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Blog: The FCA’s PI problem is in the numbers

Why can’t the regulator use its own statistics to fix the market?

It may be a distant memory given how fast the market is moving at the moment, but the FCA is still in the middle of a pretty significant review of how the Financial Services Compensation Scheme is funded.

The way the professional indemnity insurance market works for advisers – or actually, doesn’t work, as FCA boss Andrew Bailey himself has said – is central to getting everyone’s liabilities in order.

The FCA’s Gabriel return – often heavily criticised by advisers – actually collects some very useful and necessary information on PI that could help the regulator get a grip on the issues at hand. It seems not to have used this to its full, or indeed any, potential so far.

Cutting through the noise

The Gabriel return’s PI inputs are pretty basic and shouldn’t be arduous for users to fill in: start date and end date of policy; name of insurer; annual premium, which areas the policy covers (mortgage, insurance, or retail investments advising), any business lines the PI does not cover and any excesses that apply.

It is not inconceivable that, through aggregation of this data, the FCA could work out the average length of policies, the average annual cost of premiums and how this has changed over time.

It could also work out the most commonly excluded business lines. It could tell, say, if a significant number of investment and pensions advisers who also advised on mortgages had occasionally actually omitted that from cover.

If the FCA is worried the market is concentrated among too few providers, the output from the drop down list of insurers on the return could spit out what percentage of the market each holds. There’s an ‘other’ option too, to count up the total number of smaller providers that are actually out there.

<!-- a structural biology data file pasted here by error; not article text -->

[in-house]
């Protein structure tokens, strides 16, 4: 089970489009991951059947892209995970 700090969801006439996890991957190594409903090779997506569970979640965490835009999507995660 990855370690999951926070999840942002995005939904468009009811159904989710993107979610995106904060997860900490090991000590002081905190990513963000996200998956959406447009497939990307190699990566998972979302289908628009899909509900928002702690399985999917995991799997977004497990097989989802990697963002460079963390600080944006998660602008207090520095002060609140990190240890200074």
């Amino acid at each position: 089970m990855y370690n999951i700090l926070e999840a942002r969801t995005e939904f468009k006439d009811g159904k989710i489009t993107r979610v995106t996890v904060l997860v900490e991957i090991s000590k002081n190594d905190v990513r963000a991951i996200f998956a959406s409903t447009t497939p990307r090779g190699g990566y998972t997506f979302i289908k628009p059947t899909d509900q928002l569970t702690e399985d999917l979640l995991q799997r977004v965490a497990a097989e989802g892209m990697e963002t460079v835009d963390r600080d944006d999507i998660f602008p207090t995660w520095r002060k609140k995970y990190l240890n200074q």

If the FCA fears the market is offering deals that are too short term, the length of policy data punched into Gabriel should readily confirm this.

Yet, for reasons that have never quite been adequately explained to me, this information isn’t at the FCA’s fingertips.

Regulatory responsibility

A while back, I put in a Freedom of Information Act request asking the FCA if it could run off any aggregate numbers from Gabriel about the PI market. It couldn’t.

I wasn’t asking for a more sophisticated analysis (e.g. correlating the providers selected with exclusions and excesses that apply to see if it is particular providers that are causing the issue). The FOI was simply asking, from the FCA’s data, how much are advisers paying for PI?

The concerns raised regarding PI in the FCA’s consultation on FSCS funding seem quite specific: “some policies exclude the insolvency of the policyholder or the FSCS as a claimant” and “may also exclude particular types of sales and advice from their cover”. But how many policies? Which types of advice are excluded? How frequently?

Industry representatives are about to go into further talks with the regulator. That’s all well and good for collecting anecdotal evidence, but where is the concrete analysis that can really punch through both sides’ vested interests?